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Host autoassignment ipv6 » History » Version 4

Victor Oncins, 11/22/2012 11:36 AM

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h1. Auto-assignment of IPv6 host-oriented prefixes and collision estimation
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One of the desired features is qmp nodes are able to offer native IPv6 addressing to final hosts. IPv6 based networks usually assign /64 prefix to each host-oriented interface, subnetted from a bigger /48. This implies the nodes have 2^16 possible /64 prefixes to auto-assign.
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If we want to use MAC address numbering and grant the non-coincidence of auto-generated prefixes, we'll need a mapping function from 48 bits of MAC to 48 bits of IPv6 prefix. According to this auto-configure addressing philosophy, we deduce that is impossible to avoid the election of the same prefix /64 (collision) by one or more network interfaces.
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Thus the collision probability is greater than 0 if more than one network interface is auto-addressed. We
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could calculate this probability and then estimate the maximum number of network interfaces that can be auto-addresses with 
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a collision probability less than certain value.
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Let the last l LSB of a MAC address, where 1<=l<=24. We left the first 24 bits from OUI. Thus we have a k=2^l possible endings. If 
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we have in the network N different OUI, we'll have p=N*2^(24-l) possible MAC addresses for each possible ending. Obviously n=k*p is the 
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total space of possible MAC present in that network. If the network randomly includes two or more MAC with the same l-bit ending, we'll have a collision, i.e. the same IPv6 /64 prefix will be auto-assigned on different network interfaces.
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If we select randomly m (m < k) interfaces (MAC addresses) from N OUI, we obtain 
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  n!
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------
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m! n-m!
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different combinations without replacement. This set of m MAC addresses will contain a subset of combinations where all its MAC addresses have different l-bits ending. These combinations will generate /64 prefixes without collision. The number of such combinations is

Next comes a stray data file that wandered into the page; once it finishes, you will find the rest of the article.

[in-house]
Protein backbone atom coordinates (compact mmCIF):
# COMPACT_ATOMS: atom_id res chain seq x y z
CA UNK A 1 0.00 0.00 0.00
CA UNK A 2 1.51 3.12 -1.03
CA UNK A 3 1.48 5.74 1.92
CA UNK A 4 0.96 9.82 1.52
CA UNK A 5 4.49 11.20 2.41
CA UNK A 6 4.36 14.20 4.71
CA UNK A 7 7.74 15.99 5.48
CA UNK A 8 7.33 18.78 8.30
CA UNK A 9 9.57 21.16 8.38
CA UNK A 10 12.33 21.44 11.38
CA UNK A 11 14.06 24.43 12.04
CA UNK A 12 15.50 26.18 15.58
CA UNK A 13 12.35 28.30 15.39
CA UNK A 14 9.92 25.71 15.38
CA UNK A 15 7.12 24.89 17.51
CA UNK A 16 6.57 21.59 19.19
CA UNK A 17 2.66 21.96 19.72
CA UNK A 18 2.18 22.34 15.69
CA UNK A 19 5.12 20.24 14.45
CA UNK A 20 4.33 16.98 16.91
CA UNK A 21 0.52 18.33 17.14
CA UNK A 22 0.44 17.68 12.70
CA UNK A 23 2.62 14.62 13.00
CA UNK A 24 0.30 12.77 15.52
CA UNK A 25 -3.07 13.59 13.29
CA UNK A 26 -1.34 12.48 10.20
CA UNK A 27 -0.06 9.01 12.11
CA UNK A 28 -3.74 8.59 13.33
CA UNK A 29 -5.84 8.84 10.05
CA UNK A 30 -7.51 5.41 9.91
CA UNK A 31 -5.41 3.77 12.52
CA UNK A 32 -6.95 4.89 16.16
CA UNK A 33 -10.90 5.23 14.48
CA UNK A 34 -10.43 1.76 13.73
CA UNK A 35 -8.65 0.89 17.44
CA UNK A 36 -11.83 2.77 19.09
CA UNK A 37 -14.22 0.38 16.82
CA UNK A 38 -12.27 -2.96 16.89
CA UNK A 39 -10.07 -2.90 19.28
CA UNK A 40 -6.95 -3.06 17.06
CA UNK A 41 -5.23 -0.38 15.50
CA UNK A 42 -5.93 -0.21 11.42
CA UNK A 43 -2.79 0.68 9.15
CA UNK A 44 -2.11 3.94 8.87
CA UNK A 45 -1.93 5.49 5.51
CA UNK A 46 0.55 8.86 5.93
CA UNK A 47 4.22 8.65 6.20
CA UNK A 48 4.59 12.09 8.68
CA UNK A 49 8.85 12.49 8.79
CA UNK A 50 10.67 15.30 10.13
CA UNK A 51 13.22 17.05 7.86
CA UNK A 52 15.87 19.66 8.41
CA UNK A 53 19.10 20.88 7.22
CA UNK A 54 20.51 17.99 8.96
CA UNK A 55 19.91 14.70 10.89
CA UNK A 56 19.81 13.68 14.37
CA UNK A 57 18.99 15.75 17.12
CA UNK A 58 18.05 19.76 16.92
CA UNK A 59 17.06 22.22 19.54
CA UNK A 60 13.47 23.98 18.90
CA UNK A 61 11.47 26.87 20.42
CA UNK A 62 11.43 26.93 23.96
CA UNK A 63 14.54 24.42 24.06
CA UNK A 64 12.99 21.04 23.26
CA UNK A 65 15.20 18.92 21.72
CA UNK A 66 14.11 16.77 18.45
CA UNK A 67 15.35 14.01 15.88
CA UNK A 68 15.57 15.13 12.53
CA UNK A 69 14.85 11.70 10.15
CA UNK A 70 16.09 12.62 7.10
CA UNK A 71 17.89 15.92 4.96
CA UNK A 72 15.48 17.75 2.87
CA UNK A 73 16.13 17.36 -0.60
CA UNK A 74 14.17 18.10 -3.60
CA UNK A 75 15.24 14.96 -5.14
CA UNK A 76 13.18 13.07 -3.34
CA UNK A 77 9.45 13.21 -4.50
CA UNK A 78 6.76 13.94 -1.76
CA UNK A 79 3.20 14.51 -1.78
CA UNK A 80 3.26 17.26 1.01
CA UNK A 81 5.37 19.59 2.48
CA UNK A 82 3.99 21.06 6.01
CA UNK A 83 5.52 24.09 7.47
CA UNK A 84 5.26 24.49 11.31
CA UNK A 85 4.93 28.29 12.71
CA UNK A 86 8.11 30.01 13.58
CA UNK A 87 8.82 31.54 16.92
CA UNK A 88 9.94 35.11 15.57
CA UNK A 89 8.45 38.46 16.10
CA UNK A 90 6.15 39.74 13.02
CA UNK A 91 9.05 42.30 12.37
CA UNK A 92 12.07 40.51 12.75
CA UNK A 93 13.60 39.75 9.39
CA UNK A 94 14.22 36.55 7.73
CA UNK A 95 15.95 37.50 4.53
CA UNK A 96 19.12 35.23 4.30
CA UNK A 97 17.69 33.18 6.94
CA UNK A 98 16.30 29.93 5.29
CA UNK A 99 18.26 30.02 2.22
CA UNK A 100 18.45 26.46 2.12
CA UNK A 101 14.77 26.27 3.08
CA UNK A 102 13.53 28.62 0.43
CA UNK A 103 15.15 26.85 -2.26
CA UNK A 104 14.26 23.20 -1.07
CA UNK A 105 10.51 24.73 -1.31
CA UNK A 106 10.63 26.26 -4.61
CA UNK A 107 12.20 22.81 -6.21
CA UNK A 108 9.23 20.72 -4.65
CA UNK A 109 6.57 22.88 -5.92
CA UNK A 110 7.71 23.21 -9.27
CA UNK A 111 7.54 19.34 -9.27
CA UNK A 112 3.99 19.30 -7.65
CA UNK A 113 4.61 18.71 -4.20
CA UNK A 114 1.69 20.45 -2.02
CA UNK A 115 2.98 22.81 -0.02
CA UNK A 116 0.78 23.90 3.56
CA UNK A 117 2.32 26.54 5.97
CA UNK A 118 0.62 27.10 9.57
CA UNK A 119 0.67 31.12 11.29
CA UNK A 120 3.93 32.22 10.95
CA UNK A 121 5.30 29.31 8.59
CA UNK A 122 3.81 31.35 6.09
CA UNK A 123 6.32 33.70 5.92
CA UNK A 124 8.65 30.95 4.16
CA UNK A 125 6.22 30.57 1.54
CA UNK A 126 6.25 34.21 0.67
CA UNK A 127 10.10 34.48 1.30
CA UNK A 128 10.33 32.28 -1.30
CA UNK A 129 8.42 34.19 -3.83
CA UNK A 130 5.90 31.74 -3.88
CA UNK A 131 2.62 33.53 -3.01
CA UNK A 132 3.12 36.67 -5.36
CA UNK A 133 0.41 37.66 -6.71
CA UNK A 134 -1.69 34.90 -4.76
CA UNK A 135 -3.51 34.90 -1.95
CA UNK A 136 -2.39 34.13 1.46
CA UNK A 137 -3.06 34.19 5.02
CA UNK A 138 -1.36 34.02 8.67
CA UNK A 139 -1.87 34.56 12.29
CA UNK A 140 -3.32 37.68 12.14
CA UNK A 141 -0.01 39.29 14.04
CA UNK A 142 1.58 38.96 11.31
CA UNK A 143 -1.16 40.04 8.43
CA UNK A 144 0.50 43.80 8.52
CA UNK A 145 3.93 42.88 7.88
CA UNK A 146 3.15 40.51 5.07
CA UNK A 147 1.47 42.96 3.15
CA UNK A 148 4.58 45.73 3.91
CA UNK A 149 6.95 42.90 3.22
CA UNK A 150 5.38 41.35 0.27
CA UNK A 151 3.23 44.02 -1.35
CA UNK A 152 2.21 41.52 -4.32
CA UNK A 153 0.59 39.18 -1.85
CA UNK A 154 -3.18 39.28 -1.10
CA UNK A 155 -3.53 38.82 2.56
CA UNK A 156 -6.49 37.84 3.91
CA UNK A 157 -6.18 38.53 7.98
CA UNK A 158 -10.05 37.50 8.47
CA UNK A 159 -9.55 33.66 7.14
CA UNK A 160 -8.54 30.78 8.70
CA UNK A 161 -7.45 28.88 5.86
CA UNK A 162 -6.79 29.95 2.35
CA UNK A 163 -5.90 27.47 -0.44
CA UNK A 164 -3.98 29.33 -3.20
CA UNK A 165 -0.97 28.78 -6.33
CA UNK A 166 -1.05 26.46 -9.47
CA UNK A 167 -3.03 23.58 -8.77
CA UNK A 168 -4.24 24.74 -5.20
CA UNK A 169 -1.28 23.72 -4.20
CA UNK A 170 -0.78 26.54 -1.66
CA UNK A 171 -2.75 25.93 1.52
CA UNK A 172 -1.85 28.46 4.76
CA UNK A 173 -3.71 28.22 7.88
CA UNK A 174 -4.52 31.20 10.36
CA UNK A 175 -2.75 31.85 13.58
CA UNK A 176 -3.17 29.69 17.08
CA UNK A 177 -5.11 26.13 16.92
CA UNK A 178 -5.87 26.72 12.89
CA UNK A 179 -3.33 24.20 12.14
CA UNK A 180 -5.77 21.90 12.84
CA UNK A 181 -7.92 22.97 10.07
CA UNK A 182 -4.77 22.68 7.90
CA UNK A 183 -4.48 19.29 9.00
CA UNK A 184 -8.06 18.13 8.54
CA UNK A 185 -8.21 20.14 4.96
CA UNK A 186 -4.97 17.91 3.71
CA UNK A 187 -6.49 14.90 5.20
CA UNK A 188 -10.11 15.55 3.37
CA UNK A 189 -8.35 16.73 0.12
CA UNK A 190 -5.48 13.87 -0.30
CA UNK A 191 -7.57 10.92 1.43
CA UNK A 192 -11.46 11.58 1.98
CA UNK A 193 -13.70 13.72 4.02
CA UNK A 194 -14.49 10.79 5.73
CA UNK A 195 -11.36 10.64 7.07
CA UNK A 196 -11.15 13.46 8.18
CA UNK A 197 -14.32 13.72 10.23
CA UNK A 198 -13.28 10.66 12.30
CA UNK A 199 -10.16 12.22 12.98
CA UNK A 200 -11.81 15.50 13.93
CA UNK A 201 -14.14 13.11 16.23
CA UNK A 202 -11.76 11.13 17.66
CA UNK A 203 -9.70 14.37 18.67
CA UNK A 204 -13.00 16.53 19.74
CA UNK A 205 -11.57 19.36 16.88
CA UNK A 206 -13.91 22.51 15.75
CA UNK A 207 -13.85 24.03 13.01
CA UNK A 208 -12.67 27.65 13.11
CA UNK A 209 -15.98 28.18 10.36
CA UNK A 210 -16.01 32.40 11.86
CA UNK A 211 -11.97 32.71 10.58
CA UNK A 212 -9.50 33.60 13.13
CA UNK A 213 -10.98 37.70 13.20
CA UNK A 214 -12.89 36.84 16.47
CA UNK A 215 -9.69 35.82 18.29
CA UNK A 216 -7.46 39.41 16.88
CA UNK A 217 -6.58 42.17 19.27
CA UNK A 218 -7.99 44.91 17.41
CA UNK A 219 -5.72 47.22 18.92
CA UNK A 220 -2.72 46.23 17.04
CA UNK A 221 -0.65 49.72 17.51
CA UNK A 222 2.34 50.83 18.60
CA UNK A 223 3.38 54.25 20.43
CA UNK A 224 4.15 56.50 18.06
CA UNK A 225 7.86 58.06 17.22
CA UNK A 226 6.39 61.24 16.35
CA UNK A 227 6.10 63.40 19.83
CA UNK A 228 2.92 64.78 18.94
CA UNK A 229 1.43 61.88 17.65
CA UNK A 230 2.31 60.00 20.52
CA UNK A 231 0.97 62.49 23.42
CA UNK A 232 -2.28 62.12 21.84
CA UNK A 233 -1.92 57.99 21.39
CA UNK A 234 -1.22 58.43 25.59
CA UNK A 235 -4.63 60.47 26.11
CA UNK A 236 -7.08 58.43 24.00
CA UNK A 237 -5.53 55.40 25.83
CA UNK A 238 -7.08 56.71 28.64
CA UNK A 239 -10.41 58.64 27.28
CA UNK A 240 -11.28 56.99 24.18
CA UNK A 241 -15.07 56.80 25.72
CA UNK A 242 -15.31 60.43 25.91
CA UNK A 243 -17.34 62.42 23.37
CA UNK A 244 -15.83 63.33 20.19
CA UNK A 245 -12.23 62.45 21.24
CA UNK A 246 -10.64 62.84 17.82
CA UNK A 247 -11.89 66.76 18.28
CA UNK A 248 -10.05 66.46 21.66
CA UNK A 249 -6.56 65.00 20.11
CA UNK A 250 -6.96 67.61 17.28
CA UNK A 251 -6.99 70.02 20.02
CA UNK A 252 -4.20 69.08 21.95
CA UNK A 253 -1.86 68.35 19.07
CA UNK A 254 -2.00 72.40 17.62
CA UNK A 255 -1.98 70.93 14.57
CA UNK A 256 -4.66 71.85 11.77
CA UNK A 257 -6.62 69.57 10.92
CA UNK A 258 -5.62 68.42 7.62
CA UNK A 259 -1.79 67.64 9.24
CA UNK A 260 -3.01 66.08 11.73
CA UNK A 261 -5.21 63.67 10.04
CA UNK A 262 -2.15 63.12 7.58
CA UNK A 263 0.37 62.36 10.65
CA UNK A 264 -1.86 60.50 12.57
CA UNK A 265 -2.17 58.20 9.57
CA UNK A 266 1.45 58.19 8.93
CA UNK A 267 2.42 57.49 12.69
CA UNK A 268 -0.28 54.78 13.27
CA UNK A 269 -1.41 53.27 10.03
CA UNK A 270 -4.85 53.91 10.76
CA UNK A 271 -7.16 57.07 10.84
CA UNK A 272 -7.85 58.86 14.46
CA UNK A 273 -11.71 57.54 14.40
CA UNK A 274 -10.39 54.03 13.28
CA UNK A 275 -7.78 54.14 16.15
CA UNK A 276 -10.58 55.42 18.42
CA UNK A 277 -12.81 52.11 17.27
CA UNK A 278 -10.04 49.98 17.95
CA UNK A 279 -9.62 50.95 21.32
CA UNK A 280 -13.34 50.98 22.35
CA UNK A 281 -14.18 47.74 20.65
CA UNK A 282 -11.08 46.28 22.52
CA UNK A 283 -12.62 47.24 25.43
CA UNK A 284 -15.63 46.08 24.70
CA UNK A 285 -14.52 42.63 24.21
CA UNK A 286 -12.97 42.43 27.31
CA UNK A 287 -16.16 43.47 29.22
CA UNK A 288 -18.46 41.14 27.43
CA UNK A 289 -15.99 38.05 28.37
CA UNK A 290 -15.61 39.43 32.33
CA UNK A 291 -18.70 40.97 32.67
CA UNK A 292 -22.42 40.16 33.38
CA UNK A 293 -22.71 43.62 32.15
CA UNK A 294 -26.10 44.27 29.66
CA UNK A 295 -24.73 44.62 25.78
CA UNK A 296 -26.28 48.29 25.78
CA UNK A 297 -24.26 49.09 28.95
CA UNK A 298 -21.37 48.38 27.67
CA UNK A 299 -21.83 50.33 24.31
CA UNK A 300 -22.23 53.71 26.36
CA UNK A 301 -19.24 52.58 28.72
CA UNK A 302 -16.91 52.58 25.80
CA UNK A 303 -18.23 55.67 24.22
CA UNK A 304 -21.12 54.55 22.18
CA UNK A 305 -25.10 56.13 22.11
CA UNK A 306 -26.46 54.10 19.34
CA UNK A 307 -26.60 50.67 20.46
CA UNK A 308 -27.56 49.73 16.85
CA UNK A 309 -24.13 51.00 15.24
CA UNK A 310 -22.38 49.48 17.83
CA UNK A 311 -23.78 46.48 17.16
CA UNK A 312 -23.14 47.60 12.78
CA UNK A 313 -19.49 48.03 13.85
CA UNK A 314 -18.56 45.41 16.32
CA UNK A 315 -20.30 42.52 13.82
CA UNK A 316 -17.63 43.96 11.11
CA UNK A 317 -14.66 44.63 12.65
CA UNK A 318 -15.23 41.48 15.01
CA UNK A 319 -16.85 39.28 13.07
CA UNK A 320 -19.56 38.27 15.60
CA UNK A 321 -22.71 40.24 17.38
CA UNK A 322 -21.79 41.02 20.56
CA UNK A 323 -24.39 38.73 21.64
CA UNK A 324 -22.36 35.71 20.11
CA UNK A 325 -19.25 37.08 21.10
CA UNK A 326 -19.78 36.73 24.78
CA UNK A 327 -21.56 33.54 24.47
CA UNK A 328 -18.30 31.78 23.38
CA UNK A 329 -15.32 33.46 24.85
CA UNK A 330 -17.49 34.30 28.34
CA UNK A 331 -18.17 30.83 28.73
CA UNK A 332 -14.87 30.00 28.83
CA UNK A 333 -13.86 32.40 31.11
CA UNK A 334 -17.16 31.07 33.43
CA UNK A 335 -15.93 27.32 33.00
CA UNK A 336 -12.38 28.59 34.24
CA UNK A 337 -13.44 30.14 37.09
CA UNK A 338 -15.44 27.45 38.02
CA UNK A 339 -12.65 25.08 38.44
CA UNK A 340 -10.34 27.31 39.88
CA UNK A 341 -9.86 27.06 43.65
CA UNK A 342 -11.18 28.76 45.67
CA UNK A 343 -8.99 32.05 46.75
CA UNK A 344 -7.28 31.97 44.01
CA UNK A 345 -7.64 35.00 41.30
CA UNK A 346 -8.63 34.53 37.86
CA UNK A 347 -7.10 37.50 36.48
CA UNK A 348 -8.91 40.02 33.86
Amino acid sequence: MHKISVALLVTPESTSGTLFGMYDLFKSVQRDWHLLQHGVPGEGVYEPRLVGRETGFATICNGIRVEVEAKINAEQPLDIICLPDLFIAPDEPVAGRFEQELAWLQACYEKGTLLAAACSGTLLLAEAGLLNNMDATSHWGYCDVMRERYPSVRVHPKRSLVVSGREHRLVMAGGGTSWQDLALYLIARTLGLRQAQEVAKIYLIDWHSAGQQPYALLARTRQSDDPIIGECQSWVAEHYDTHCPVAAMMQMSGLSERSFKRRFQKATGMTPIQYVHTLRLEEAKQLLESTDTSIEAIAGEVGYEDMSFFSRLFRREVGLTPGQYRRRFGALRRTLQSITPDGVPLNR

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  k!
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------- * p^m
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m! k-m! 
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thus the non-collision probability is
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          k! n-m!
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P_nc(m) = -- ---- * p ^m
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          n! k-m!
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If only one interface is present in the network P_nc(1) = kp/n = 1, i.e. the collision is impossible.
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We can now calculate the maximum number M of interfaces such that the probability of collision is less than certain value. The following table
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shows this number for a maximum collision probability of 4%.
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|_.Prefix size |_.l |_.M for N=2 |_.M for N=20 |_.M for N=200 |
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|/51	|13 	|27		|27		|27|
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|/50	|14 	|38		|38		|38|
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|/49	|15 	|53		|53		|53|
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|/48	|16 	|74		|74		|74|
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|/47	|17 	|105		|104		|104|
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|/46	|18 	|148		|147		|147|
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|/45	|19 	|210		|208		|208|
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|/44	|20 	|298		|294		|294|
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|/43	|21 	|428		|416		|415|
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|/42	|22 	|627		|520		|587|
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|/41	|23 	|957		|839		|830|
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|/40	|24 	|1656		|1202		|1174|
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We note that the variation of M with the number of OUI is very small. Thus the maximum number of interfaces in a /48 network with a collision
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probability 4% is 74.